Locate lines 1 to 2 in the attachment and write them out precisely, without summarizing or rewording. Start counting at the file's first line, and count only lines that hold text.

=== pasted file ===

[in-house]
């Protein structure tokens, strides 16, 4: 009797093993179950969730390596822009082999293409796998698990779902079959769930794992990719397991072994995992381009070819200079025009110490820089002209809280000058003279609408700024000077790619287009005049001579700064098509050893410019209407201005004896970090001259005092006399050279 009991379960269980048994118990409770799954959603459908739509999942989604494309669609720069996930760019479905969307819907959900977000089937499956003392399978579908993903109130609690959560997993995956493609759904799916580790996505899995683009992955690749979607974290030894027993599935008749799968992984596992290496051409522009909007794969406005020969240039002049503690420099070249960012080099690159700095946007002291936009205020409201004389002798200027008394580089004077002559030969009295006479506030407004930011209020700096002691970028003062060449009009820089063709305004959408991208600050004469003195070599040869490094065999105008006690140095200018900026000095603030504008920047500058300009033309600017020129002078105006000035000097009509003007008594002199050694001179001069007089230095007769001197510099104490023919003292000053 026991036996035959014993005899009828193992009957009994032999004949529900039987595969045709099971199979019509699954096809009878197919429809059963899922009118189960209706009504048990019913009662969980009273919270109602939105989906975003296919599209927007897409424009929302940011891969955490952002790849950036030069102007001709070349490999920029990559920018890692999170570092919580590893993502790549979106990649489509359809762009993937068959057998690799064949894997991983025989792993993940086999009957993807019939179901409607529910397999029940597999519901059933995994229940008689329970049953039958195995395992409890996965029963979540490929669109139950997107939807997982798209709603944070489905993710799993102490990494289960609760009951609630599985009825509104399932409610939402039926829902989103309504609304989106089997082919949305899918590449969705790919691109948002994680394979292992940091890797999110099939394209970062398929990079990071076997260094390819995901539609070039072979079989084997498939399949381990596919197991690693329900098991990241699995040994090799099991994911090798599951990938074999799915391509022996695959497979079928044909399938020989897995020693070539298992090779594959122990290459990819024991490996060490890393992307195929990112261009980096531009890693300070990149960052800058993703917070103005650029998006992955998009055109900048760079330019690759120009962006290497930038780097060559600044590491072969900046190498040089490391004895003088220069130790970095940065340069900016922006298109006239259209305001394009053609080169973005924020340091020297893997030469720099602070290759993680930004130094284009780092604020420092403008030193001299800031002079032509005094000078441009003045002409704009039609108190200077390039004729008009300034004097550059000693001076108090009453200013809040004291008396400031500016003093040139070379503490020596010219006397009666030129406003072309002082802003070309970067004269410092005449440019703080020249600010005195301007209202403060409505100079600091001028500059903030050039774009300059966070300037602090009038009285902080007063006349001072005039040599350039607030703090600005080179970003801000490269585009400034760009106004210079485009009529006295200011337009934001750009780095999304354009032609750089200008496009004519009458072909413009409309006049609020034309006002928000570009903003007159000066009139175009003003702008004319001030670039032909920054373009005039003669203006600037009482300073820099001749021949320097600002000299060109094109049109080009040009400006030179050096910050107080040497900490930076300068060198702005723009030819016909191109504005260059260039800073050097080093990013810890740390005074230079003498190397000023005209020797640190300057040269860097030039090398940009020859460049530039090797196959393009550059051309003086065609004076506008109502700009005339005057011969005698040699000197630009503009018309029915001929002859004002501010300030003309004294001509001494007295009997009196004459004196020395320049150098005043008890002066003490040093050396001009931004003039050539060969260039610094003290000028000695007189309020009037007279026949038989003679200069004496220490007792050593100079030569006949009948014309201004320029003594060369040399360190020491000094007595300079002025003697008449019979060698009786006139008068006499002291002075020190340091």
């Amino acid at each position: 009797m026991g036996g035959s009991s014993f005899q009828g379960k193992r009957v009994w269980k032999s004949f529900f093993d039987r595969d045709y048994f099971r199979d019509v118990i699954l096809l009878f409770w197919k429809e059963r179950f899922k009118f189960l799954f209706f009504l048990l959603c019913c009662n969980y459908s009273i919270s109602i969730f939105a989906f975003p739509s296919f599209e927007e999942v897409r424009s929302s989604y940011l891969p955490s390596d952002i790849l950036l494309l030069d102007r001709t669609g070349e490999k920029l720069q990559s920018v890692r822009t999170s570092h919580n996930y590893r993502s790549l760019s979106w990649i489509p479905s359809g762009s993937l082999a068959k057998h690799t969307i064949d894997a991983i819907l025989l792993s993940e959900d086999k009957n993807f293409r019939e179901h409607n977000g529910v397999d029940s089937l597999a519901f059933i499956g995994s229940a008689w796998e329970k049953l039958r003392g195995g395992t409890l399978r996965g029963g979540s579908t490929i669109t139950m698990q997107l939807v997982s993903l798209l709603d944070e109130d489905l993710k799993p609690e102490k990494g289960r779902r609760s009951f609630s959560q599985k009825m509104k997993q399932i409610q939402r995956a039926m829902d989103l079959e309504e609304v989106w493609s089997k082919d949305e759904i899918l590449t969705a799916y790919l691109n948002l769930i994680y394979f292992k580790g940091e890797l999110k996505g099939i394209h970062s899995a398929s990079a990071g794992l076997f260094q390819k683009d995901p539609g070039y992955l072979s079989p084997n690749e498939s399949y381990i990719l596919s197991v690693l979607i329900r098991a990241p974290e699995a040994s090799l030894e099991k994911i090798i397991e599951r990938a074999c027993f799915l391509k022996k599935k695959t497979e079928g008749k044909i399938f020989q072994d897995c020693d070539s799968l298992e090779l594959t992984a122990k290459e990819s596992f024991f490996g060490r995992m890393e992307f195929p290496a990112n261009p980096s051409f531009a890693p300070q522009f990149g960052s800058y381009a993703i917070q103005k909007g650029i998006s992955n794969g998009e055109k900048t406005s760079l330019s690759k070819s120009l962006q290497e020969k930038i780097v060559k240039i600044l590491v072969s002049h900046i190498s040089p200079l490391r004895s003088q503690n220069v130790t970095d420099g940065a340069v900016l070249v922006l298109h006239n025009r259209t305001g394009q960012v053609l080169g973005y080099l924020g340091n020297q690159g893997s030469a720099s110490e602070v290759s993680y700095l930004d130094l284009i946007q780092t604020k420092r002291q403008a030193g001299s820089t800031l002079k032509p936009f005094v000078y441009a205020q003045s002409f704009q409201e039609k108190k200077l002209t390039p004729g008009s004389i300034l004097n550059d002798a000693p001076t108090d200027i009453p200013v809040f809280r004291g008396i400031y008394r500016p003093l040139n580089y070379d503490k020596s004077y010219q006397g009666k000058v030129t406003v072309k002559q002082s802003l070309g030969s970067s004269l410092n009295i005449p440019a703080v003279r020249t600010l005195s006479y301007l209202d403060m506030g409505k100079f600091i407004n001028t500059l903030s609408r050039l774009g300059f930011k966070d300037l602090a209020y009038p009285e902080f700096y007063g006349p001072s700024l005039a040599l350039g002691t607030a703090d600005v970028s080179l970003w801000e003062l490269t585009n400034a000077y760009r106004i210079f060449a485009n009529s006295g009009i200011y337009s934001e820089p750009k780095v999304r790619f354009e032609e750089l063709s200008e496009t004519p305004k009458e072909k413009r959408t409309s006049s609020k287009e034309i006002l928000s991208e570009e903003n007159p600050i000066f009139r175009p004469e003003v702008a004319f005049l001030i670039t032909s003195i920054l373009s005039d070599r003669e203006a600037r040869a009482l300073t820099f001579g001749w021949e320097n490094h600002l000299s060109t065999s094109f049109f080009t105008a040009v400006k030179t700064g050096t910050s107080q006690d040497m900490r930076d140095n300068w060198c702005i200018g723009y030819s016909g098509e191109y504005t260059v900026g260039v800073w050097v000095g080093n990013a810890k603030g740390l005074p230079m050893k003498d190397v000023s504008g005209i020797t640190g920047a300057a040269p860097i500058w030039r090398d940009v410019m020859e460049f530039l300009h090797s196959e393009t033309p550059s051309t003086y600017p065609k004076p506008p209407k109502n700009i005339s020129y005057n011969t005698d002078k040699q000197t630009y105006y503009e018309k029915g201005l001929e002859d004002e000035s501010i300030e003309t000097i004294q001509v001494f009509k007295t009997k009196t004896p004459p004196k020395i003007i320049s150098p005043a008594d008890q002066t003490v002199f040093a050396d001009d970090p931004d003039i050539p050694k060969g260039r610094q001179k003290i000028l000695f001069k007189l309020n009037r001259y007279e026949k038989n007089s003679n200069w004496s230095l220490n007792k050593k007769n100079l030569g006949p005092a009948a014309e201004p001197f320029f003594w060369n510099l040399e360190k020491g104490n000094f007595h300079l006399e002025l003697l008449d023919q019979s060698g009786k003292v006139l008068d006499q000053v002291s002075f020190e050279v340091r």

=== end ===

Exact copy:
[in-house]
């Protein structure tokens, strides 16, 4: 009797093993179950969730390596822009082999293409796998698990779902079959769930794992990719397991072994995992381009070819200079025009110490820089002209809280000058003279609408700024000077790619287009005049001579700064098509050893410019209407201005004896970090001259005092006399050279 009991379960269980048994118990409770799954959603459908739509999942989604494309669609720069996930760019479905969307819907959900977000089937499956003392399978579908993903109130609690959560997993995956493609759904799916580790996505899995683009992955690749979607974290030894027993599935008749799968992984596992290496051409522009909007794969406005020969240039002049503690420099070249960012080099690159700095946007002291936009205020409201004389002798200027008394580089004077002559030969009295006479506030407004930011209020700096002691970028003062060449009009820089063709305004959408991208600050004469003195070599040869490094065999105008006690140095200018900026000095603030504008920047500058300009033309600017020129002078105006000035000097009509003007008594002199050694001179001069007089230095007769001197510099104490023919003292000053 026991036996035959014993005899009828193992009957009994032999004949529900039987595969045709099971199979019509699954096809009878197919429809059963899922009118189960209706009504048990019913009662969980009273919270109602939105989906975003296919599209927007897409424009929302940011891969955490952002790849950036030069102007001709070349490999920029990559920018890692999170570092919580590893993502790549979106990649489509359809762009993937068959057998690799064949894997991983025989792993993940086999009957993807019939179901409607529910397999029940597999519901059933995994229940008689329970049953039958195995395992409890996965029963979540490929669109139950997107939807997982798209709603944070489905993710799993102490990494289960609760009951609630599985009825509104399932409610939402039926829902989103309504609304989106089997082919949305899918590449969705790919691109948002994680394979292992940091890797999110099939394209970062398929990079990071076997260094390819995901539609070039072979079989084997498939399949381990596919197991690693329900098991990241699995040994090799099991994911090798599951990938074999799915391509022996695959497979079928044909399938020989897995020693070539298992090779594959122990290459990819024991490996060490890393992307195929990112261009980096531009890693300070990149960052800058993703917070103005650029998006992955998009055109900048760079330019690759120009962006290497930038780097060559600044590491072969900046190498040089490391004895003088220069130790970095940065340069900016922006298109006239259209305001394009053609080169973005924020340091020297893997030469720099602070290759993680930004130094284009780092604020420092403008030193001299800031002079032509005094000078441009003045002409704009039609108190200077390039004729008009300034004097550059000693001076108090009453200013809040004291008396400031500016003093040139070379503490020596010219006397009666030129406003072309002082802003070309970067004269410092005449440019703080020249600010005195301007209202403060409505100079600091001028500059903030050039774009300059966070300037602090009038009285902080007063006349001072005039040599350039607030703090600005080179970003801000490269585009400034760009106004210079485009009529006295200011337009934001750009780095999304354009032609750089200008496009004519009458072909413009409309006049609020034309006002928000570009903003007159000066009139175009003003702008004319001030670039032909920054373009005039003669203006600037009482300073820099001749021949320097600002000299060109094109049109080009040009400006030179050096910050107080040497900490930076300068060198702005723009030819016909191109504005260059260039800073050097080093990013810890740390005074230079003498190397000023005209020797640190300057040269860097030039090398940009020859460049530039090797196959393009550059051309003086065609004076506008109502700009005339005057011969005698040699000197630009503009018309029915001929002859004002501010300030003309004294001509001494007295009997009196004459004196020395320049150098005043008890002066003490040093050396001009931004003039050539060969260039610094003290000028000695007189309020009037007279026949038989003679200069004496220490007792050593100079030569006949009948014309201004320029003594060369040399360190020491000094007595300079002025003697008449019979060698009786006139008068006499002291002075020190340091």